I was raised a JW and left when I was 16. I have some firsthand experience with being shunned (one of my sisters didn’t speak to me for 8 years). I’m not bitter any longer though. I just want to say that I know some can be pushy – even rude but I honestly believe that most Witnesses go door to door out of a genuine desire to share their faith with people who might be searching for some spirituality. Some come off pious and arrogant. I don’t like being bothered at home either but I’m never rude. I just say “thank you, I appreciate what you’re doing but if I have any questions, I will contact you. Please take my house off of your “territory” list.” That’s what they call neighborhoods – territories. I’m sorry some people have such a negative association with JW’s but I understand it. Religion/spirituality is personal. I think it should stay that way.

  31. jwoolman says:

    Once back last century when I was working on peace-promoting, war-stopping issues (quite sure that war causes more problems today than it could ever solve, knowing that WMDs make our wars automatically fail the proportionality test in just war theory and put civilians on the front lines, and aggravated that 60% to 80% of my federal tax dollar was consumed by homicidal and suicidal war-related activities), a couple of JWs came to my door. I told them thanks, but I was quite satisfied with my religion. They tried to give me pamphlets and I think I managed a first: I gave them a stack of pamphlets instead,I picked ones from church-based peace promoting organizations for them. One of the guys mentioned that he was originally Catholic, so (ignoring the anti-Catholic spiel he tried to start), I handed him the rather larger minibook containing the then-recent statement from the US Catholic Bishops on the immorality of nuclear war. He was a little flustered by this, but I assured him that he would enjoy it because it was all very biblical… I was very up on a variety of Christian lingo at the time and found it easy to divert the conversation toward the unlikelihood that Jesus would approve of our propensity to bomb and maim people around the world in the name of self-defense and spreading democracy and freedom, and how to decide the morality of such an approach we just have to ask if we would like it done to us ( the Do Unto rule). They walked off with all my pamphlets and I didn’t take any of theirs… I saw them only once again- about a month later, they stopped by very briefly just to show me the biblical passage of the week that they were using, which was actually relevant to the previous conversation. I don’t remember the details, except I remember pointing out that the true test of loving your neighbor as yourself is when the neighbor is a scary royal pain, not when he’s nice.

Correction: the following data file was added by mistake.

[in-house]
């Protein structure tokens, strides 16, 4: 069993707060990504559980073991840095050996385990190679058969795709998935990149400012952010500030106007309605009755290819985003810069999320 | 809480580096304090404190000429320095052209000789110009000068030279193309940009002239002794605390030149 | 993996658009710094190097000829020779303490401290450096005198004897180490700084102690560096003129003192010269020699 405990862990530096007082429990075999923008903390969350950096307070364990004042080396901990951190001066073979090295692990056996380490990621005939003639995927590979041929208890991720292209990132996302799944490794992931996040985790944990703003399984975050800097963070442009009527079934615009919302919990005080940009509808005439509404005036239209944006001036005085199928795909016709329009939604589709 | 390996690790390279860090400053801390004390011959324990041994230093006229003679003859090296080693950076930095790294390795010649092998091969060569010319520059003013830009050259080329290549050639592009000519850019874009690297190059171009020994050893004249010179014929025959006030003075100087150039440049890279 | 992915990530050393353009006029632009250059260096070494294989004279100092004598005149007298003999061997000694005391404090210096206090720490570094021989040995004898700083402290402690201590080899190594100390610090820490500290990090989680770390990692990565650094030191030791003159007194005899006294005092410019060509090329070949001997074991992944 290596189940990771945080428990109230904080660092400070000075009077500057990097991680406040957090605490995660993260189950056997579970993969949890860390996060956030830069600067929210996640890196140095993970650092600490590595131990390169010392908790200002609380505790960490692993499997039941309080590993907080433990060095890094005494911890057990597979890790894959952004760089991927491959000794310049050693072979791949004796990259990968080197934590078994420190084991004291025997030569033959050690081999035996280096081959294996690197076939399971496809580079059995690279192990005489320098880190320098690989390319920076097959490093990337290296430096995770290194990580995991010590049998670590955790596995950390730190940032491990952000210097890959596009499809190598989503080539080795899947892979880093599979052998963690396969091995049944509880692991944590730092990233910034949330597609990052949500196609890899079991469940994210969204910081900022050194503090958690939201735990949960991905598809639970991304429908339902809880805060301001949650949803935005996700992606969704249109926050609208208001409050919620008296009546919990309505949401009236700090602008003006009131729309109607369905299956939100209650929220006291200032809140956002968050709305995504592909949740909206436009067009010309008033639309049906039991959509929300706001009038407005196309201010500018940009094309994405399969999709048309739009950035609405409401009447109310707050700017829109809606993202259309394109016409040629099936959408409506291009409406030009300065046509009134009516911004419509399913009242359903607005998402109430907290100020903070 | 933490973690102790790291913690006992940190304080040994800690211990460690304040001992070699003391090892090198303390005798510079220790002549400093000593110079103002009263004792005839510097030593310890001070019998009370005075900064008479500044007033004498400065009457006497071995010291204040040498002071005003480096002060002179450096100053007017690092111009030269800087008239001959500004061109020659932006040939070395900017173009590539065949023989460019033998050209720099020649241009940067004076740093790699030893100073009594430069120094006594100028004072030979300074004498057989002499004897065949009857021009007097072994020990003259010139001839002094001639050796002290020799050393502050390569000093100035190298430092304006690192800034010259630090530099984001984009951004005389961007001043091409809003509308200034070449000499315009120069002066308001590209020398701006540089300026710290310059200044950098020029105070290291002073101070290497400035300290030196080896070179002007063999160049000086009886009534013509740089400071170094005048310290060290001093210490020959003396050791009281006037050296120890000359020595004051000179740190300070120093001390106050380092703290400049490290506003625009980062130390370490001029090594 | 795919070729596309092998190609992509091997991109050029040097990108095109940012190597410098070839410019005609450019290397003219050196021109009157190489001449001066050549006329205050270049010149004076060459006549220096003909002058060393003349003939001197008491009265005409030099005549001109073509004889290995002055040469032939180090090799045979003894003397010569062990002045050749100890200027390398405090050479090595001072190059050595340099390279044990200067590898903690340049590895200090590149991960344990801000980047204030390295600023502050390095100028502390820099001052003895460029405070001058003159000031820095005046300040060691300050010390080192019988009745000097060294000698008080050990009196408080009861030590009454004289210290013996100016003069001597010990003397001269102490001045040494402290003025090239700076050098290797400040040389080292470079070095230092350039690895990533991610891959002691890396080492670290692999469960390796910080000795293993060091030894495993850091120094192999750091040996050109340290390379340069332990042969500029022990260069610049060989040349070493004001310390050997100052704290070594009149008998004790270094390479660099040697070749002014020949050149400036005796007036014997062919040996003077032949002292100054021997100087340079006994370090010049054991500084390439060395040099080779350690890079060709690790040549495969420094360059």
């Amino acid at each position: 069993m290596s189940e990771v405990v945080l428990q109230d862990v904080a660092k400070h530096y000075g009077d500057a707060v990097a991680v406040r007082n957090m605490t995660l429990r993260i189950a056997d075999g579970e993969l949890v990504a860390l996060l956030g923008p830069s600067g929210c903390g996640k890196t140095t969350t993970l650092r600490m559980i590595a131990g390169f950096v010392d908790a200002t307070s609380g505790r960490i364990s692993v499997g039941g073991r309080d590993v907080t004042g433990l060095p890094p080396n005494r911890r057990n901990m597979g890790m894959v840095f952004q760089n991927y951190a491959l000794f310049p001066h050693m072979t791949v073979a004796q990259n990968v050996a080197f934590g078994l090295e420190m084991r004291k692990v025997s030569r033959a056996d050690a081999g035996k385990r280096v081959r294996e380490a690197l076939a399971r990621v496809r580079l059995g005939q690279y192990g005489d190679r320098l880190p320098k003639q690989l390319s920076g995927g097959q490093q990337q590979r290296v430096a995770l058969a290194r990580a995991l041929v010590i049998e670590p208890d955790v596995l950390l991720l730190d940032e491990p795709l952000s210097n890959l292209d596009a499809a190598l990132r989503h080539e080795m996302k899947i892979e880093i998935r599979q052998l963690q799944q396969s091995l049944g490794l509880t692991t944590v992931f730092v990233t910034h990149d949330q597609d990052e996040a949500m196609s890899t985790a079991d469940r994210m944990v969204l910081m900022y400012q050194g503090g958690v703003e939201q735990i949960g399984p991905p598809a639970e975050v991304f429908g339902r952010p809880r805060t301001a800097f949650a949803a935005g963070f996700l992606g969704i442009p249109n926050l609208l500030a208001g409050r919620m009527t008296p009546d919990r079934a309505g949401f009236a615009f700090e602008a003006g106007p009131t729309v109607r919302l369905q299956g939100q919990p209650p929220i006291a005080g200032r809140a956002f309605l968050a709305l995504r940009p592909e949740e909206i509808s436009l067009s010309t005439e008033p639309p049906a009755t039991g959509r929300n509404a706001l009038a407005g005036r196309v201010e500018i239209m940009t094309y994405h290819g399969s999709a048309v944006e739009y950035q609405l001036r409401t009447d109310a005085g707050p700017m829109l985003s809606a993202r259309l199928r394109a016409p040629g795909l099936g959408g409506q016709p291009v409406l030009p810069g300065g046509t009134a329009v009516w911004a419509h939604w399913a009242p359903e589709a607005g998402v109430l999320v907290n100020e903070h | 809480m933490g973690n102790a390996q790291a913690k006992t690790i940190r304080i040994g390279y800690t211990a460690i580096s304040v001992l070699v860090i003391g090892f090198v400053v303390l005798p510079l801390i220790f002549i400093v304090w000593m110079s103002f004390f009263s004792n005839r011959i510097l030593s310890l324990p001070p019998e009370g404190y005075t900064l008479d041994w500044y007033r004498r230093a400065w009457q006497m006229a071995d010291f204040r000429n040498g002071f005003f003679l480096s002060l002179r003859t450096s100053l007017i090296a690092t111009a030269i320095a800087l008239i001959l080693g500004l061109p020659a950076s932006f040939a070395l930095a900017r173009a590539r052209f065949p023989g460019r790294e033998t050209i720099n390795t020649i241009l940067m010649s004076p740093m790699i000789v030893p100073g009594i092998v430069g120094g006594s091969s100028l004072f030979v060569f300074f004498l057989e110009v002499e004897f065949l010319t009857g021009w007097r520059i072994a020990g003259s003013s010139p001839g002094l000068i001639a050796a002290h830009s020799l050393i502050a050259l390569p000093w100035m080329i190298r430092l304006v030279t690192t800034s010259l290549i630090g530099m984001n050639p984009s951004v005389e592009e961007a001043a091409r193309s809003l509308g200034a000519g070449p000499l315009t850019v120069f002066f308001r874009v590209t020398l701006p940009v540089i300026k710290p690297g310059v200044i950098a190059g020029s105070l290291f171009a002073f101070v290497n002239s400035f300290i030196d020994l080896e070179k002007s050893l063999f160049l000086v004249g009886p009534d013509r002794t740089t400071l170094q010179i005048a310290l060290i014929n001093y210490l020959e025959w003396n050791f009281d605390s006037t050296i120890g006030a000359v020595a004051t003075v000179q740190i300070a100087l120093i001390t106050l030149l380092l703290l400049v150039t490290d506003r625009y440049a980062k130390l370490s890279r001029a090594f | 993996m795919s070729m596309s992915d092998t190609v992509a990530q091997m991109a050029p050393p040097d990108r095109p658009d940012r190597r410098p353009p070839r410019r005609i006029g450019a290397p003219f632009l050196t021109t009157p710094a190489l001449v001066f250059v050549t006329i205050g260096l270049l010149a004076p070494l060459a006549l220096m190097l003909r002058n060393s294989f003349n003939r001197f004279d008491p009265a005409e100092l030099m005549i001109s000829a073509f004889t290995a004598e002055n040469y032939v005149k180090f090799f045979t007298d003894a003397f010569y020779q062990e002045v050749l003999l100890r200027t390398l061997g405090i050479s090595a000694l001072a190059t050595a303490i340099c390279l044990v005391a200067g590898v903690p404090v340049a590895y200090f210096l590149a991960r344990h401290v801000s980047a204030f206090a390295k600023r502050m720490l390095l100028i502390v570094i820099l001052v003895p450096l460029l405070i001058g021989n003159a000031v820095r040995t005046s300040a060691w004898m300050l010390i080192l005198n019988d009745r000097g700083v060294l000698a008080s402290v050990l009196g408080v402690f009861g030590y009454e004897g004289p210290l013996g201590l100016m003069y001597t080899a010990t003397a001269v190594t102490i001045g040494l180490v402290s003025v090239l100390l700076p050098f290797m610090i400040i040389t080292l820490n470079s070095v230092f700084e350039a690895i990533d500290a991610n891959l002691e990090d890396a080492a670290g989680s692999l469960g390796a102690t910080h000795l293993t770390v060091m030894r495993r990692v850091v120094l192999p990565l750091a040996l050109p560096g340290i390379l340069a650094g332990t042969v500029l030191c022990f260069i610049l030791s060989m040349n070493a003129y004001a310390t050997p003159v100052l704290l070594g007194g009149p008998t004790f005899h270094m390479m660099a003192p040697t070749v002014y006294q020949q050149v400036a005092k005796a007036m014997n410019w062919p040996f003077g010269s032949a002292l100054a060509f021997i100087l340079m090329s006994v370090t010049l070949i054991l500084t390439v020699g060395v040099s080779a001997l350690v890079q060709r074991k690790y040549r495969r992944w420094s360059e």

Don’t know if my approach is universally applicable, but it does show that you can control the conversation with such proselytizers. They aren’t actually evil incarnate, just unfortunately thinking this is what they are supposed to do. They’re much easier to deal with than the real bible thumpers, the ones who scream bible verses and insults at passersby. I think there are some people who actually like to get visits from the proselytizers, who are feeling empty or lonely, and that keeps it going. But I can also remember the days when door-to-door salespeople were common, today that really is no longer part of the culture. Maybe because it is less productive (people often aren’t home during the day), maybe because people are less receptive (if a strange man appeared at my door today, I would have my cell phone poised to call 911) , or maybe just because there are easier ways (online sales, for instance) although the drop in door-to-door happened long before net access was common.

  32. KS says:

    She can’t think of any JWs in the public eye? Ummm the Williams sisters. And they are FAR more in the public eye than Miss Rocha.

    I honestly cannot stand this girl.

  33. muppet_barbershop says:

    When we’re not interested, we do, in fact, say so. But they come back. They’re like the flu.